protected int secret;
  }

  package b;
  public class B extends a.A {
    void f() {
      super.secret = 5;
    }
  }

Next, let's now change the assignment to the expression ((a.A) this).secret, which is equivalent to super.secret according to the specification.

  package b;

  public class B extends a.A {
    void f() {
      ((a.A) this).secret = 5;
    }
  }

Unfortunately, this won't compile, due to the details of protected access:

b/B.java:5: secret has protected access in a.A
    ((a.A) this).secret = 5;
    ^
1 error

This example shows that the two expressions are not treated in the same way, so this looks like a problem in the Java Language Specification to me. Also, this shows that in semantics of languages likje Java the devil is really in the detail. What surprises me is that nobody has mentioned this before. Several major Java compilers have been implemented, right? Shouldn't the programmers responsible for these compilers have encountered this problem?

Java Virtual Machine

Another interesting thing is how the Java Virtual Machine specification deals with this. There is no special bytecode operator for accessing fields of super classes: all field assignments are performed using the putfield operator. Assuming that the source compiler would ignore the protected access problem, the two unequal examples I just gave would compile to exactly the same bytecode. So how can the JVM report an error about an illegal access for the expression ((a.A) this).secret? Well, it turns out that it doesn't.

We can show this by first making secret public, compile B, then make secret protected, and only recompile A. This works like a charm: doing this trick for the following example prints secret = 5.

  package a;
  public class A {
    protected int secret;
    public void print() {
      System.out.println("secret = " + secret);
    }
  }

  package b;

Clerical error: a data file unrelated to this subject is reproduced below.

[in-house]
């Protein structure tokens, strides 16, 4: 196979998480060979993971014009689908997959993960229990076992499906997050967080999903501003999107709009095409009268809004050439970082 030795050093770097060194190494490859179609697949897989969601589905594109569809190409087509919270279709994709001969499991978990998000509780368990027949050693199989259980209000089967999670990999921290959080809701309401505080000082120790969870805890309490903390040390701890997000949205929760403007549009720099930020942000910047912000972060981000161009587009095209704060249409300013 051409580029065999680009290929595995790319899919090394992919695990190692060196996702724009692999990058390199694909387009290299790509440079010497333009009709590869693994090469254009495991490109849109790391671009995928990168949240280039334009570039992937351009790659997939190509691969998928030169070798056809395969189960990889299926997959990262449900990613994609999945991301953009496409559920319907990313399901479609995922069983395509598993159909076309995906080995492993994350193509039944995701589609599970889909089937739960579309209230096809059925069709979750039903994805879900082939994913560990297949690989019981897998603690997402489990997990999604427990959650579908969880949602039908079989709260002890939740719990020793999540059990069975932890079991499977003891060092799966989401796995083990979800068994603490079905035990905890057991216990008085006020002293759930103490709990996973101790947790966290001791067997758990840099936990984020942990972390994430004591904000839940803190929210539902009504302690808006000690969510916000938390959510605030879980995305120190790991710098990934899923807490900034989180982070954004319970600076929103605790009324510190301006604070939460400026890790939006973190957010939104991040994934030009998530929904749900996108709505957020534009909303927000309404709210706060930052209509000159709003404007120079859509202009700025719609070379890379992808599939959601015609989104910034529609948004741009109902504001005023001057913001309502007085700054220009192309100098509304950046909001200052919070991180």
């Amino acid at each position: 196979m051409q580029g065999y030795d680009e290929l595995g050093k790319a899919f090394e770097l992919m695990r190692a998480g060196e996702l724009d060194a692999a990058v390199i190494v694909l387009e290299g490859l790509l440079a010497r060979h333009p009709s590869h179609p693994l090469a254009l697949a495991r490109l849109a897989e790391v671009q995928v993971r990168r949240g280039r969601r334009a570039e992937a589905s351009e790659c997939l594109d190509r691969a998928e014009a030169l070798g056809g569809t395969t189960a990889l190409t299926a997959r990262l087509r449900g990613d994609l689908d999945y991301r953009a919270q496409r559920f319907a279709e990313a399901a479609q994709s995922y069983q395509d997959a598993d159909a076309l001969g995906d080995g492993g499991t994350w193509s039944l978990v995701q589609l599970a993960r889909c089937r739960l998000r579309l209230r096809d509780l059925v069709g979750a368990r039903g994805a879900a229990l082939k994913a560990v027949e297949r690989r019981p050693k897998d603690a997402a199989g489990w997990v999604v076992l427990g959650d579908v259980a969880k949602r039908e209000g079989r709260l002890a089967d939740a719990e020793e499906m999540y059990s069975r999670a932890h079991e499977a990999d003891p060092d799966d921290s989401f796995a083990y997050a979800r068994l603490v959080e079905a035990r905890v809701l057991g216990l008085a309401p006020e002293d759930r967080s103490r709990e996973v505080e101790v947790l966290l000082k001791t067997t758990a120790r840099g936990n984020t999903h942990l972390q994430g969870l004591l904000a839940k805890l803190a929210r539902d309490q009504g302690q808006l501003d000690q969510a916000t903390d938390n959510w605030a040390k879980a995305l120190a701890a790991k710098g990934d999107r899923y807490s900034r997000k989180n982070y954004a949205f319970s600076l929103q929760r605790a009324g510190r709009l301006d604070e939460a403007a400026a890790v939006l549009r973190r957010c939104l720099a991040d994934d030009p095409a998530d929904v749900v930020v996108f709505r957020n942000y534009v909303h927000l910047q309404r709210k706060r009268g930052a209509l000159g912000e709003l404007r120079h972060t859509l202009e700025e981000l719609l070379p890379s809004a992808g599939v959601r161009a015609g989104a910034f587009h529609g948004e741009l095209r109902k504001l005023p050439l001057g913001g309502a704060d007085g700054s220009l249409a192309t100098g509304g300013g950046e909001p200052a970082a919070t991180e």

public class B extends a.A {
    void f() {
      ((a.A) this).secret = 5;
    }
    public static void main(String[] ps) {
      B b = new B();
      b.f();
      b.print();
    }
  }

However, if this would be allowed by bytecode in general, then this would mean that the security vulnerability that was fixed with the details of protected access, would actually only give source level protection. Obviously, that would be no protection at all: you can safely assume that attackers are capable of writing bytecode. So let's try to make the example a bit more adventurous by passing the subject expression to the f method:

  package b;
  public class B extends a.A {
    void f(a.A a) {
      a.secret = 5;
    }
    public static void main(String[] ps) {
      B b = new B();
      b.f(b);
      b.print();
    }
  }

This time, the verifier reports an error:

  Exception in thread "main" java.lang.VerifyError:
    (class: b/B, method: f signature: (La/A;)V)
    Bad access to protected data

This error report is correct, so apparently the verifier does check for illegal protected access. In the first case, it was just a bit more liberal than the source language. The question is, how is this specified in the Java Virtual Machine specif cation? My first impression was that there might be some special handling of accesses to this. However, this would require the verifier to trace which local variables might have the value of this, which is rather unlikely. Then, Dick Eimers (who did lots of scary bytecode stuff for his master thesis) pointed me to a paper that exactly covers this subject: Checking Access to Protected Members in the Java Virtual Machine by Alessandro Coglio. Strange enough, this paper is not cited anywhere, while I think that the discussion of this issue is pretty good.

It turns out that the difference in accessibility between super field accesses and ordinary field accesses is handled implicitly thanks to the type inferencer used by Java Virtual Machine. The inferred type of the operand of the field access will be more specific than the type in the corresponding source code, which makes the access to the protected field valid in bytecode. I don't think that this implicit handling of the observed difference is a very good idea.